‘I tell you what it is, Jack,’ said Stephen, walking quickly in. ‘Oh, I beg your pardon.’

    ‘No, stay, Doctor. Stay, if you please,’ cried Jack.

    Babbington looked wretchedly from one to the other, licked his lips and said, ‘I ate your rat, sir. I am very sorry, and I ask your pardon.’

    ‘Did you so?’ said Stephen mildly. ‘Well, I hope you enjoyed it. Listen, Jack, will you look at my list, now?’

    ‘He only ate it when it was dead,’ said Jack.

    ‘It would have been a strangely hasty, agitated meal, had he ate it before,’ said Stephen, looking attentively at his list.

    ‘Tell me, sir, did you happen to keep any of the bones?’

    ‘No, sir. I am very sorry, but we usually crunch ’em up, like larks. Some of the chaps said they looked uncommon dark, however.’

    ‘Poor fellows, poor fellows,’ said Stephen in a low, inward voice.

  5. Ralph says:


    Wild or domestic rabbit? Does it make a difference to the recipe?

    I LOVE it when you share your knowledge of cooking. It’s inspiring and educational.

  6. acardnal says:

    Fr. Z, this would be a great opportunity for you to wear the “WDTPRS” kitchen apron . . . IF you had one. ;-) Please consider making one with all the usual sayings on it: “Save the Liturgy, Save the World”, “Lex Orandi, Lex Credendi”, “Say the Black, Do the Red” and so on. PLEASE!

    Would you also please consider a Lex Orandi, Lex Credeni sticker and car magnet in the same design as your coffee mug?

  7. Kerry says:

    Oh boy! Lagomorphs at WDTPRS. Here’s a few of mine: http://smoothingplane.blogspot.com/2012/01/rabbit-photos.html. These are half Champagne d’Argent and half Silver Fox. Rabbits can be dressed out at from 8 to 12 weeks or so, depending on the breed. My dressed out crosses weigh about 1 1/2 pounds. The livers are delicious. We brown them in onion and olive oil and then bake at 300 degrees for about 35 minutes, to 165 degrees on the lagormorph thermometer. I hope to see yours Father Z. If anyone has rabbit questions…

  8. MikeD says:

    There were alternative cartoons to choose from. 8O)


  9. DisturbedMary says:

    Wabbit humor:
    Elmer Fudd: Got you, you wabbit stew, you.
    Bugs Bunny: Look, Doc. Are you looking for trouble? I’m not a stewing rabbit. I’m a fricasseeing rabbit.
    Elmer Fudd: Fwicasseeing wabbit?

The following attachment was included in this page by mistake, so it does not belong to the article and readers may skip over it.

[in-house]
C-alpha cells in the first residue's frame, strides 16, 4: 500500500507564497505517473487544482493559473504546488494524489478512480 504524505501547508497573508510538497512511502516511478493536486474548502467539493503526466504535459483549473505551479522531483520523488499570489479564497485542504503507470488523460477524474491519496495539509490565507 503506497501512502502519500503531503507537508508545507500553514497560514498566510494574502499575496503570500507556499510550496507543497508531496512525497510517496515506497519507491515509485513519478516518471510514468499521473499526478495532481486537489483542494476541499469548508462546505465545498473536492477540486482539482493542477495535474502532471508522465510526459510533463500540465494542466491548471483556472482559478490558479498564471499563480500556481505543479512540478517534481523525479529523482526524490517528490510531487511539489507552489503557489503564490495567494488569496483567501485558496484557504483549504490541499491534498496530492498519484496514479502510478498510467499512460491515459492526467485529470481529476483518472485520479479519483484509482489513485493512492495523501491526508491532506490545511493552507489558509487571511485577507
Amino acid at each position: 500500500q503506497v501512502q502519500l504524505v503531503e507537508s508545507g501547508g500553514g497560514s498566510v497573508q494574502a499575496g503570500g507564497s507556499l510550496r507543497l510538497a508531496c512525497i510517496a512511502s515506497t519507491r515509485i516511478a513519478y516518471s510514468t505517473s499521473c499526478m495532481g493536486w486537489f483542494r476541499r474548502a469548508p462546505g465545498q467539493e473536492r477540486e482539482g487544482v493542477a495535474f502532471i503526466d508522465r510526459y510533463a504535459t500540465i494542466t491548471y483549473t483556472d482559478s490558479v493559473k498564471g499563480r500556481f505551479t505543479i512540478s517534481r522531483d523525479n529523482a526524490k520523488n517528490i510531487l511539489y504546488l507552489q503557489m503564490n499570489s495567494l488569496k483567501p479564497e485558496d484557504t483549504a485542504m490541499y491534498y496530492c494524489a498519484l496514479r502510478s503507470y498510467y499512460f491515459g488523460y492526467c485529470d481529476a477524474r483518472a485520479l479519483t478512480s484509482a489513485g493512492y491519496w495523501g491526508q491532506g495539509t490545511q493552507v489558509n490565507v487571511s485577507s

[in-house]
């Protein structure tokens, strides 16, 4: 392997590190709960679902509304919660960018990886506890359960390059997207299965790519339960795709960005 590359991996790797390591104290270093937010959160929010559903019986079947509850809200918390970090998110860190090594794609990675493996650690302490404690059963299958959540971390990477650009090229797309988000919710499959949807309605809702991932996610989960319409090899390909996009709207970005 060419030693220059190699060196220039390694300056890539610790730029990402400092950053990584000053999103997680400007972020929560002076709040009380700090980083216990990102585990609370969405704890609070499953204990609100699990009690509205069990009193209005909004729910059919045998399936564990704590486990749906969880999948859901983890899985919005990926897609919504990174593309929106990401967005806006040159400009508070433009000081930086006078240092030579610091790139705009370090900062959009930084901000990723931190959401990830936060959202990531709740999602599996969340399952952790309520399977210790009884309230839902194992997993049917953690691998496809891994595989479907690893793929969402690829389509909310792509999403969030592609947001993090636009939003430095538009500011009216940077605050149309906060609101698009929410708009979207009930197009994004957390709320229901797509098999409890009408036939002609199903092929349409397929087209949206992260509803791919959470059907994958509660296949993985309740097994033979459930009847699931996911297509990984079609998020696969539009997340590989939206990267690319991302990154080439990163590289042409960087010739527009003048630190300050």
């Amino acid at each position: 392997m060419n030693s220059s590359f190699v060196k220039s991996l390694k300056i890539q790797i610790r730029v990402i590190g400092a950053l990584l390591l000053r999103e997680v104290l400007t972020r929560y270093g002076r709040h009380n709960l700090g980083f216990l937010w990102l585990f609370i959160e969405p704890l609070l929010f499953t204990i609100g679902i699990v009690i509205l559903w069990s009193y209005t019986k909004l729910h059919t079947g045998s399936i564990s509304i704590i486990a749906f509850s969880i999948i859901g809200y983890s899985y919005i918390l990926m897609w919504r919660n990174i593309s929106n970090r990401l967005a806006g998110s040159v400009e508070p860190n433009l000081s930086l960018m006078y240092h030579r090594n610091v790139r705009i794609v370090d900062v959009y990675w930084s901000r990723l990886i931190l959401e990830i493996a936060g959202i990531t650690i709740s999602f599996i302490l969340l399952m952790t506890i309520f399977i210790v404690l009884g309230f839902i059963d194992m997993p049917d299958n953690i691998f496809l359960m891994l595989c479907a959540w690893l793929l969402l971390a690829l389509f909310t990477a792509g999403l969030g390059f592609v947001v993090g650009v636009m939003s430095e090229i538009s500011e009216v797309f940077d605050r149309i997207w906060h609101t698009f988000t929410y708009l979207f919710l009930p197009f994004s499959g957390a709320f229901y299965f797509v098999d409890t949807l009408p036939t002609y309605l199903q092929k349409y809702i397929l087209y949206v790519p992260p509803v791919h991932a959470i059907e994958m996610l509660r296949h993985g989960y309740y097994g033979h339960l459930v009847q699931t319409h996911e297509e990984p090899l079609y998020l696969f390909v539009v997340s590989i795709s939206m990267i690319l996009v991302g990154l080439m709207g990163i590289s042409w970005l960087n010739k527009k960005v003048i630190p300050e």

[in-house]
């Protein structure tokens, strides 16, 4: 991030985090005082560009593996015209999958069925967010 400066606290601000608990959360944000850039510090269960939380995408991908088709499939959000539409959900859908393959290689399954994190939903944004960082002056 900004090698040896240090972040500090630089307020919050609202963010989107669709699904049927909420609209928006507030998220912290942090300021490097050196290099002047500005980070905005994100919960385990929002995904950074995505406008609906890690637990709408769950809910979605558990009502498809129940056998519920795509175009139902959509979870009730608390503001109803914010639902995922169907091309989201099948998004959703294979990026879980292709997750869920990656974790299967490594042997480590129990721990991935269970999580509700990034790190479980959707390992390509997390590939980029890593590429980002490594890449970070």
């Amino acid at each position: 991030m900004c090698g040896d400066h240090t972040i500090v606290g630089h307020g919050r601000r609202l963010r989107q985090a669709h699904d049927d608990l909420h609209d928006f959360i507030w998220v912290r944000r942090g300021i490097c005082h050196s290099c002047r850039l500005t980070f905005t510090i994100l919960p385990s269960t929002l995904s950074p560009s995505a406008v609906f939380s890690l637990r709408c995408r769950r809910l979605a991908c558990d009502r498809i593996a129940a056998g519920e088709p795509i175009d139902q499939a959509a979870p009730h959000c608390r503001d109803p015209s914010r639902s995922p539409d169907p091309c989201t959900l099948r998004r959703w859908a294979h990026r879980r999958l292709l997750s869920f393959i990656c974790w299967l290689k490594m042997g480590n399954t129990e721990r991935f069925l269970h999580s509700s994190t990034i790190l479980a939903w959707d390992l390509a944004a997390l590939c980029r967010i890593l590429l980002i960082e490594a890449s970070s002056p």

Bugs Bunny: Have you got a fricasseeing rabbit license?
    Elmer Fudd: Well, no. I…
    Bugs Bunny: Do you happen to know what the penalty is for shooting a fricasseeing rabbit without a fricasseeing rabbit license?

  10. Theodore says:

    Fr Z.

    My salad days were way before I became acquainted with the works of the late, lamented Patrick O’Brian, CBE. I can say that I never tried the bones though.

    Cheers and thanks for all you do.

  11. Rich0116 says:

    Ah, coniglio puts me in mind of the plate of pappardelle al coniglio I had in Bologna…it was 12 years ago but I can still taste it. [AH! Me too. Fantastic.]

    Also, it’s an honor to raise my glass, Old Fashioned just poured, to your health, Father. Cent’anni to you and to Pope Benedict as well! [Altrettanto a Lei.]


  12. Alan Aversa says:

    Wow, if Catholics party on a ferial day… haha [For good reason and I have had precious little feasting for a long while now.]

  13. Andrew says:

    Dicebant olim eos qui leporem comederint septem diebus pulchros fieri, ex quo venit in mentem Martialis sententia:

    Si quando leporem mittis mihi, Gellia, dicis:
    ‘Formosus septem, Marce, diebus eris.’
    Si non derides, si verum, lux mea, narras,
    Edisti numquam, Gellia, tu leporem.

  14. Andrew: A beautiful sentiment.

  15. Geoffrey says:

    Being Portuguese, I have a hard time imagining a rabbit dish being celebratory! Rabbit was always the “peasant food” of my family. My grandfather raised rabbits because it was a cheap meat that quickly multiplied! I am looking forward to seeing how yours turns out, Father!

  16. Lucas says:

    I’ve never made rabbit, but the local Amish market always has them. [You are fortunate.]

    As Geoffrey said, my father equates rabbit with southern Italian peasant food. He does say it can be very tasty though. [Rabbit is excellent.]

  17. PostCatholic says: